God, AIDS, Africa & HOPE

pensées of a Catholic priest

24.01.2010 Life

Life is precious – and I just finished watching the movie “Death Man Walking” – highlighting again how important and valued life is. I always think that when Christianity and our faith has one important value, then it is the uphold of the sanctity of life.  And sanctity of life means a lot:
We should make sure that babies are indeed welcome, when perceived. The value of life rests in itself – not the work, not the deeds, not the strength nor anything else really can take away this value. And we are not allowed to take lives – be it by a person or by a state.
Giving life priority is the motor for all advocacy for life – also treatment for illness belongs under that category. Being healthy is important, but we Christians maintain that life is precious even if handicapped. Because everybody is a son or a daughter of God and so my brother or my sister, loved unconditionally.

But the importance of life does not only count for human being – the way we treat animals, pets, the nature is also part of cherishing life. For me, all and everything created on earth has a soul because it is part of God’s good creation. The whole creation is steeped with God’s good spirit. The way we use some of the things – that is the concerning part I guess.

Dignity of life means also respect – the way we deal with other people is for me also part of life advocacy. If one meets a person who cherishes life, one directly feels the respect he shows towards him- or herself, but also others around him. Advocacy for life and respect go hand in hand – therefore is my conclusion that people, who militant try to protect life as we see often in the right corner of churches and faith-based organisations, have a deficit in the appreciation of life in general. Far fetched? Well, that’s only my opinion.

Filed under: General, HIV and AIDS, Reflection, Society and living environment, , , , , , , ,

22.09.2009 more fundamental questions…

In the last days I described my stance on mandatory testing and the pre-testing counseling. Having now more time to dedicate my energy towards the HIV/AIDS portfolio, there are more topics I feel are necessary to persue in the coming months and years. I have spoken already about the need to end the stigmatization within the health sector itself.  On the political front I can forsee to look more intensive into the question of travel freedom of people living with the virus. The ban to visit certain countries or the ban to get a work permit if you are HIV positive as you can find it in Australia, Singapore and many other countries is not only a sign of a lack of maturity of politicians in the respective countries but also a clear violation of human rights. I am aware that the UN, but also the German “AIDS Hilfe” is dealing with the issue, but we should all join hands and start to pressurize political systems allowing such violations of dignity and human rights.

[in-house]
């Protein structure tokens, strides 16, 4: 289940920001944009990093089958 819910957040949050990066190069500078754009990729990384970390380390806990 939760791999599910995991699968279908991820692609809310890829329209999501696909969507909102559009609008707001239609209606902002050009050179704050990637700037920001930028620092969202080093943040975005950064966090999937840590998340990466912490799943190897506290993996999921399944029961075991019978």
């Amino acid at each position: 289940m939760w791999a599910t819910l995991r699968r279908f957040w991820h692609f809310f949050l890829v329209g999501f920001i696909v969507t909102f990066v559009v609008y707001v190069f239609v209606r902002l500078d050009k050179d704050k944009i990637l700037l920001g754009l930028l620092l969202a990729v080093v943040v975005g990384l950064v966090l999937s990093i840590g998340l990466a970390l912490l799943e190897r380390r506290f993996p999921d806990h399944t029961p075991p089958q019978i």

In some of the blogs I mention the work with HIV positive priests and religious as well as seminarians. This is indeed a very tricky question and I hope that in October, when I am in Rom to meet together with Joachim Franz with the papal council for health care workers, to get this council on board to have a hard look how we deal with HIV and AIDS in our own ranks. Is the refusal to take a HIV positive person into e.g. monkhood or a seminary not a sign of fear and immaturity of the church? Are we as a church really allowed to deal with infected people in refusing them to follow their vocation? I am sure that God does not mind the status of a person. So we also shouldn’t mind the HIV status of a person. What kind of AIDS policies are regulating the life of the church and their institutions? Do we advocate the acceptation of people living with the virus only for the area outside the church? Tough questions, but we owe it the greater love of God to check our own balances on those questions and see whether they add up.